Irish Studies Program Plans for Expansion

Author: Katherine Flanagan

Irish Studies Program Plans for Expansion

Each year, Notre Dame sends over 200 students 3,500 miles across the ocean to study in Ireland. They arrive back on campus eager to share the Irish culture, history and language. But many of those students — and others who don’t study abroad — find that same Irish tradition in Notre Dame’s classrooms, less than 3,500 steps from their dorm rooms.

Founded nearly 30 years ago, the Keough-Naughton Institute for Irish Studies is now expanding its programming after receiving a generous gift from Brian and Deidre Clingen.

“What's going to happen to Ireland, North and South, as the demographics change? How are you going to make for an all-Ireland economy, in the wake of Brexit? These are indeed pressing questions,” said Patrick Griffin, director of the Institute for Irish Studies. “They're more pressing still, in an Irish context, because of a history of confessional conflict, and also a history of violence.” 

The Clingen Family Center for the Study of Modern Ireland will focus on contemporary economic, political and social issues facing the country. As patrons of the University and of the Institute, the Clingens are invested in the program because of Brian’s status as a Notre Dame alumnus and his familial ties to Ireland. His interest in its political traditions, intellectual life and cultural legacy is reflected in the expansion.

“I'd love to see us reach back into earlier moments in the creation of Irish modernity, even back to medieval Ireland, because you cannot understand contemporary modernity without a long historical view. If you only look at what's contemporary, you're going to misunderstand it,” said Barry McCrea, professor of English, Irish Studies and Irish Language and Literature, regarding the expansion.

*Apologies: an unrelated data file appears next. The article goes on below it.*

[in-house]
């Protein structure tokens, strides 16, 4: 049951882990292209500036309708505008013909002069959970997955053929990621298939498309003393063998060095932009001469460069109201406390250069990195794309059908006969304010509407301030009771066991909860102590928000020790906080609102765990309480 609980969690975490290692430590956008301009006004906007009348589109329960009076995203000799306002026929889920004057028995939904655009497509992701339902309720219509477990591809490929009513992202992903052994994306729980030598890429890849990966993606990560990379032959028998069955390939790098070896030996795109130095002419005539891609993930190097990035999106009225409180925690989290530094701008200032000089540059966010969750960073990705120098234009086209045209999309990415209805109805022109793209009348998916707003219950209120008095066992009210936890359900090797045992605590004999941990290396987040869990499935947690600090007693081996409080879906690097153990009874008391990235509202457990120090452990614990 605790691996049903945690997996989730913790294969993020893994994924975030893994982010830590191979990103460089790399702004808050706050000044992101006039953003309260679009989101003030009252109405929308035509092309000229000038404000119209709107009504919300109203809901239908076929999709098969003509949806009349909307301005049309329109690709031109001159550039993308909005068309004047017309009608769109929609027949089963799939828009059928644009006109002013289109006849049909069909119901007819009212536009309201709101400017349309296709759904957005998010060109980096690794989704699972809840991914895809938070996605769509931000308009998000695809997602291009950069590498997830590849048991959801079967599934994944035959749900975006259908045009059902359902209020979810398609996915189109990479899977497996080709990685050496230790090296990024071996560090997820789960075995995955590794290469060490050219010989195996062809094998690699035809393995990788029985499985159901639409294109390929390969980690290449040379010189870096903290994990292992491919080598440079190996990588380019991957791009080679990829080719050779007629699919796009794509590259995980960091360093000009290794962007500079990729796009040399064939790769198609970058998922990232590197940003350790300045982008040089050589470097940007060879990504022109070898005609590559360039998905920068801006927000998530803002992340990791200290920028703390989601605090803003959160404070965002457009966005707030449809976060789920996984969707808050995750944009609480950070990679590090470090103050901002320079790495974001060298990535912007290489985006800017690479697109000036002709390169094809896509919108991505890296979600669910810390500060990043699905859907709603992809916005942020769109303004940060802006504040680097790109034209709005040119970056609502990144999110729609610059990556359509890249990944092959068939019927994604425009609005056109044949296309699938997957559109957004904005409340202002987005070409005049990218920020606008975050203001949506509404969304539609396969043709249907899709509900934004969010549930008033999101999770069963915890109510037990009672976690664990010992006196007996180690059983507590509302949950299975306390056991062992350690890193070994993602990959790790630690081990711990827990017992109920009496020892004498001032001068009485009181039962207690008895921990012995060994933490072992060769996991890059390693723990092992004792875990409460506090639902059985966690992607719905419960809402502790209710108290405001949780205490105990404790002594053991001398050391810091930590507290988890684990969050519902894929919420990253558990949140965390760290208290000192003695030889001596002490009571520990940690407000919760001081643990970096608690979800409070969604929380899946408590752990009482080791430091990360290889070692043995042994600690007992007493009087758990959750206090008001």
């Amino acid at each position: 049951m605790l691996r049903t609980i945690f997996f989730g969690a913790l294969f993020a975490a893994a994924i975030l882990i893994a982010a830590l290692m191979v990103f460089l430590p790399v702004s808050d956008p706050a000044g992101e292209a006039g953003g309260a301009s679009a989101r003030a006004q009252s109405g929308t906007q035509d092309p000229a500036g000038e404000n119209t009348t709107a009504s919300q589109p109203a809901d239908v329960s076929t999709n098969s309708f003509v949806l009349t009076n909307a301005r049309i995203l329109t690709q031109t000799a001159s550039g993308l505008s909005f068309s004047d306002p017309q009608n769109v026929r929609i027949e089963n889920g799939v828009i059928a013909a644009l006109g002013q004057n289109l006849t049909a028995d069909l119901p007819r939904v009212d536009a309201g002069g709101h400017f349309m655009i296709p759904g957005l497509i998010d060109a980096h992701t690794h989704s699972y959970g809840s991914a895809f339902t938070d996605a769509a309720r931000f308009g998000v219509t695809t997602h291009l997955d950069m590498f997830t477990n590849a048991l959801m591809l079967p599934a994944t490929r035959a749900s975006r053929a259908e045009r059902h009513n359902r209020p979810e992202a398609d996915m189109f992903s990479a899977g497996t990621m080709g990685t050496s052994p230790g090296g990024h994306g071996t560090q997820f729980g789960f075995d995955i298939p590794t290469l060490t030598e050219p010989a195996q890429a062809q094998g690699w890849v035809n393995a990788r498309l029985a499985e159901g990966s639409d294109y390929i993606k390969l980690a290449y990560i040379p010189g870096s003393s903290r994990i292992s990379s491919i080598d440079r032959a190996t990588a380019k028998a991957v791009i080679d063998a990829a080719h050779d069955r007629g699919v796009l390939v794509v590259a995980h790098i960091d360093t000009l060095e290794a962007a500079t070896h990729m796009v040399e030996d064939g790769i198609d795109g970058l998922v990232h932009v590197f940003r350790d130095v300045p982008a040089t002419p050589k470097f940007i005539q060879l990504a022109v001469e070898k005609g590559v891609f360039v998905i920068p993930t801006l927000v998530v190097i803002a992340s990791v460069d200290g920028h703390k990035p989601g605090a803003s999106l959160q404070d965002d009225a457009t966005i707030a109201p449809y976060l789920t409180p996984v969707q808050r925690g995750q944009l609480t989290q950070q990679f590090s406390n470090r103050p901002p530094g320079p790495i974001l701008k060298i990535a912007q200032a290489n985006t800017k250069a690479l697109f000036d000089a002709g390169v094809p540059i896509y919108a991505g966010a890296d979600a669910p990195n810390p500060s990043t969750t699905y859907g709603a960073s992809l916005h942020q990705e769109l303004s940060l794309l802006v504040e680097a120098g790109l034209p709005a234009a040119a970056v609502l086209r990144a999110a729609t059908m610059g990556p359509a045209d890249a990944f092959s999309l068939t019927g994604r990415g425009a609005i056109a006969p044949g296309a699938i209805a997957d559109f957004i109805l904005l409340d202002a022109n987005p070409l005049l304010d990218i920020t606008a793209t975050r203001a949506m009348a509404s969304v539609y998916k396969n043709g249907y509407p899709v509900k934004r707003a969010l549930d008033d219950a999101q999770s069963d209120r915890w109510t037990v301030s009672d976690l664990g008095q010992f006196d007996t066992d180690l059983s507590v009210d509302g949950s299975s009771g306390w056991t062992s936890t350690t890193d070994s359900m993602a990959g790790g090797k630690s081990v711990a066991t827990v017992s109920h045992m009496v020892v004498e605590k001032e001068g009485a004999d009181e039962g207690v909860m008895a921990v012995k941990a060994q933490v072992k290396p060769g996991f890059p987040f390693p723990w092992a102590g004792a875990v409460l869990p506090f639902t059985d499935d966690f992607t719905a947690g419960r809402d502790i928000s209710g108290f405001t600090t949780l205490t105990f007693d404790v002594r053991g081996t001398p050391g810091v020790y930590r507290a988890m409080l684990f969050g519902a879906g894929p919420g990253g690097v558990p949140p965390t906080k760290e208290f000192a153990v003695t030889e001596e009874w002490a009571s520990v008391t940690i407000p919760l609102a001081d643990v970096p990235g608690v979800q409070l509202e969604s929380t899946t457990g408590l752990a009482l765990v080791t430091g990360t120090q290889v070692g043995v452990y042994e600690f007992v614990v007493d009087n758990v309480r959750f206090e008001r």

Griffin hopes that within two years the center will be offering a variety of new courses, bringing in speakers from Ireland and continuing to publish cutting-edge research. Beyond these changes to the center in Ireland, he hopes to strengthen the relationship between the study abroad programs in Ireland and the Irish Studies department on campus.

McCrea, who also teaches Irish literature courses in Dublin, finds that Irish literature can be a vessel for understanding the culture of the world abroad. He says that Irish literature’s “outsized impact” on world literature allows Notre Dame students to delve deeper into the culture of Ireland, beyond its visible and tangible aspects. 

At Notre Dame, the Irish Studies department works to bring a little bit of that same Irish culture to students. Mcrea said Ireland’s unique and dynamic role as a “weird confluence of the global and the very global and the very local” creates an environment in which students can explore the contradictions of the modern world.

“Someone famously said that Ireland is almost a laboratory for all the things that have happened that created the modern world,” Griffin said. “If we study Ireland, we understand the globe.